Alive and Kicking

Tuesday and a short work week! I am working half-a-day tomorrow, and taking off Thursday and Friday; which, coupled with Memorial Day, gives me a lovely mini-vacation which will enable to get some things done that I want to get done and rest and relax and write and…well, we’ll see how it goes, but I am heading into my mini-vac with seriously high hopes to get a lot accomplished.

And if I don’t? Well, at least I’ll be well-rested.

Watch this space for updates.

Seriously, though, we are continuing through Thirteen Reasons Why, with only two episodes left to go in this season, and while it continues to get better with every episode, I think there may have been a little too much conflict in the writer’s room when story-boarding this season. The show has yet to be picked up for a third season, but there are rumblings on line that Season 2 definitely left the door open for a third; possibly with major cliff-hanger endings to the various story-lines running through the show. It just gets frustrating when things are contrived for the plot, you know what I mean? But then, the original season was also contrived, since it was based on the notion that 1) she had access to cassette tapes 2) she was assuming everyone she wanted to listen to the tapes would have access to a cassette player and 3) she also assumed any one of the people wouldn’t just throw the tapes away. There was a bit of a blackmail threat, of course, but at the same time….I still think at least one of the kids would have destroyed the tapes, or at least not passed them on; especially one of the kids who didn’t really have as much to lose as the others.

But…the young cast is very appealing and compelling in their roles.

Also: we can watch the finale of The Terror tonight. Seriously, if you aren’t watching, it’s some of the best television I’ve seen in years.

And now, for a return to The Short Story Project, we have “The Good Cat” by Vicki Hendricks,  from Retreats from Oblivion: The Journal of Noircon:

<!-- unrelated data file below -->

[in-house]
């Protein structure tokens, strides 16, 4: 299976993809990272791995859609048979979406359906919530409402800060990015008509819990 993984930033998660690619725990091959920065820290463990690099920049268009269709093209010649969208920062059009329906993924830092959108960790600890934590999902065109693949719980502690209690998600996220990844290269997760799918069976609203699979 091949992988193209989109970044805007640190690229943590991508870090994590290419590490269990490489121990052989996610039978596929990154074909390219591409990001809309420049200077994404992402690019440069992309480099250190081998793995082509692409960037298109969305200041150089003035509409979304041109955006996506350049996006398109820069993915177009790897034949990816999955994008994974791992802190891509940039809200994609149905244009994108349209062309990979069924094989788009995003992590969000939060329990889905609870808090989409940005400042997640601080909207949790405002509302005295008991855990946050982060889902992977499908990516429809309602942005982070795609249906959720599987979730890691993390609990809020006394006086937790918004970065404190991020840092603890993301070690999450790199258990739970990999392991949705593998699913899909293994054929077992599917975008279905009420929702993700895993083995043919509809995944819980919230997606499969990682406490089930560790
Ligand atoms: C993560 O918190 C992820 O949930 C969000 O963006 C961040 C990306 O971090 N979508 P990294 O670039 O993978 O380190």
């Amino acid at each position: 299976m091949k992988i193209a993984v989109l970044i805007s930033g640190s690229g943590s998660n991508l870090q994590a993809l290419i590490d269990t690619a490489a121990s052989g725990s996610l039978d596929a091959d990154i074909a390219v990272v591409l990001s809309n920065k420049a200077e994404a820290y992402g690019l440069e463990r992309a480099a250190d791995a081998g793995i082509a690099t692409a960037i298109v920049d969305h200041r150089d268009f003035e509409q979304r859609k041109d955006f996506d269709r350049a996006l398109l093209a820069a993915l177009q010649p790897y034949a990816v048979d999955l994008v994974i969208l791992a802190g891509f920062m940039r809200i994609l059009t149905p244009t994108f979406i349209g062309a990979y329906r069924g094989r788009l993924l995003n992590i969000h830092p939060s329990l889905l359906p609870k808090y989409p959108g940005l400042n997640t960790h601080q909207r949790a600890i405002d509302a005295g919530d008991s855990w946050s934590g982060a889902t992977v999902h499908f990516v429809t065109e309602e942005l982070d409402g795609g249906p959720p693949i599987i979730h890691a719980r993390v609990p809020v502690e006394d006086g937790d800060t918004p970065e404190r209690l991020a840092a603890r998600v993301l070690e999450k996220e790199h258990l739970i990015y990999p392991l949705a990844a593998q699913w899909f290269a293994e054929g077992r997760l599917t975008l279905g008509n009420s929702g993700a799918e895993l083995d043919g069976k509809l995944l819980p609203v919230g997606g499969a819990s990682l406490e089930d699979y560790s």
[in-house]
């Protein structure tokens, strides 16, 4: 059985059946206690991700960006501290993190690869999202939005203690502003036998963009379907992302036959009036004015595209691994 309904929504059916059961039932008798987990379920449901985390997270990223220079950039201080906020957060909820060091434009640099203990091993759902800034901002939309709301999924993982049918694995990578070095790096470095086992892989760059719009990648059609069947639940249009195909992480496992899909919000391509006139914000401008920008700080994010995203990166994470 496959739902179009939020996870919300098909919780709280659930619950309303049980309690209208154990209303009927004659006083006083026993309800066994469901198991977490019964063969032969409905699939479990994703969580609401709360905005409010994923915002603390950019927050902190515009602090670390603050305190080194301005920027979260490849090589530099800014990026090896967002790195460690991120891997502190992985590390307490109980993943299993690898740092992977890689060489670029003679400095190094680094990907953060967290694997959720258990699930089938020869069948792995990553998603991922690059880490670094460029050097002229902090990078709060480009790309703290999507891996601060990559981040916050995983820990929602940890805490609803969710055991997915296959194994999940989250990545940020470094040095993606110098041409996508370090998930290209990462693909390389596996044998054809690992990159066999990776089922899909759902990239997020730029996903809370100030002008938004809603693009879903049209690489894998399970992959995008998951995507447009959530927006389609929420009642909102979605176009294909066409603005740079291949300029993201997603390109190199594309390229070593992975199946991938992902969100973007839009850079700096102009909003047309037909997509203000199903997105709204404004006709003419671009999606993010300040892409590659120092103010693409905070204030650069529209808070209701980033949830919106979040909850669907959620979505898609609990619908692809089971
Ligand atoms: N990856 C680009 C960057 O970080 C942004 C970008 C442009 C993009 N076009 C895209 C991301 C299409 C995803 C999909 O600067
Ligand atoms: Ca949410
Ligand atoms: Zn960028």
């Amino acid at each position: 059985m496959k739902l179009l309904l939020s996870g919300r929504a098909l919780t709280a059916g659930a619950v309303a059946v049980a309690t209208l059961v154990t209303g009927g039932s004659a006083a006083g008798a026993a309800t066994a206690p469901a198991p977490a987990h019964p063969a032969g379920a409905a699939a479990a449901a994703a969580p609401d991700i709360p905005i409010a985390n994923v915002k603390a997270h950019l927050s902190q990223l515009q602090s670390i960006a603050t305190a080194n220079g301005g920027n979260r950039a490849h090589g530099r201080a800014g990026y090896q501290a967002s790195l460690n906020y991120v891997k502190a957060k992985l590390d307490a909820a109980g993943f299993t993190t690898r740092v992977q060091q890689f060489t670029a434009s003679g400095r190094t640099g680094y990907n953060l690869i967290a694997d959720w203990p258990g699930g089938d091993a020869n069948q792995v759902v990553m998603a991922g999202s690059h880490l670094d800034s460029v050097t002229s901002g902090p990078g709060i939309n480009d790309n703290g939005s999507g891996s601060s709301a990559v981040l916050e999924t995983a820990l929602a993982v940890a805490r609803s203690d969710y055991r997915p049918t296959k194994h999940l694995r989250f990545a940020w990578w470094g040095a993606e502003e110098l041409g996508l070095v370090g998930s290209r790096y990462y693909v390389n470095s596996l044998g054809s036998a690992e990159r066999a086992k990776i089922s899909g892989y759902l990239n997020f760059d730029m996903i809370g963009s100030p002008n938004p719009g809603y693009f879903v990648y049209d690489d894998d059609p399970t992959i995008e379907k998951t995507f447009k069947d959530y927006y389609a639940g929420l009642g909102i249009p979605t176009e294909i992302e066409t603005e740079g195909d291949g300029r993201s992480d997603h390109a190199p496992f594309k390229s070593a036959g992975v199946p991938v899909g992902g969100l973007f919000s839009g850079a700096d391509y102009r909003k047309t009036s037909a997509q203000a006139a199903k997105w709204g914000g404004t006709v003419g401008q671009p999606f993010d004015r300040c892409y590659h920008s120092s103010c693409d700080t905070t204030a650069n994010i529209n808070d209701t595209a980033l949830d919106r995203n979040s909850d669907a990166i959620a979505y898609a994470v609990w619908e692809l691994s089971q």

I had no name till Dad took me home. Now I answer to Lickrish, Buddy, and Son–when I feel like it. I gave up chasing lizards, squirrels, and birds, and climbing trees, for Dad. None of it was as good as his fingers behind my ears, his soft belly-lap, and the tang of his silky armpit slung across out bedsheets where I curl. I am a good boy till I start trouble.

Dad is on the couch and I am in his lap, as we are supposed to be at night. He turns my head toward his snout. “Son,” he says, his fingers massaging the tingly spot above my tail, “You’re the only one Dad needs.” I stretch forward, head down, butt up. I hunker into a cuddly lump and purr, keeping my eyes cracked on a swaying palm frond outside the window. I’m lulled by the movement—happy—as Dad calls it. He rests his hand on my back and watches the picture-screen.

After a while he says, “Buddy, let’s take a drive to my Ami. Wanna?” It is a place with windows in the sky, a world of sand, and salty waves that try to drown you if you stop to dig a hole. I leap to his shoulder and tuck my forepaws into the dark stubble on his neck, scouring the side of his face with my tongue till he pulls me off. He does not understand what I am telling him, that we are happy on the couch. I do not want to go to his Ami, or anywhere, but I do not want to stay home all by myself.

Read the whole story here.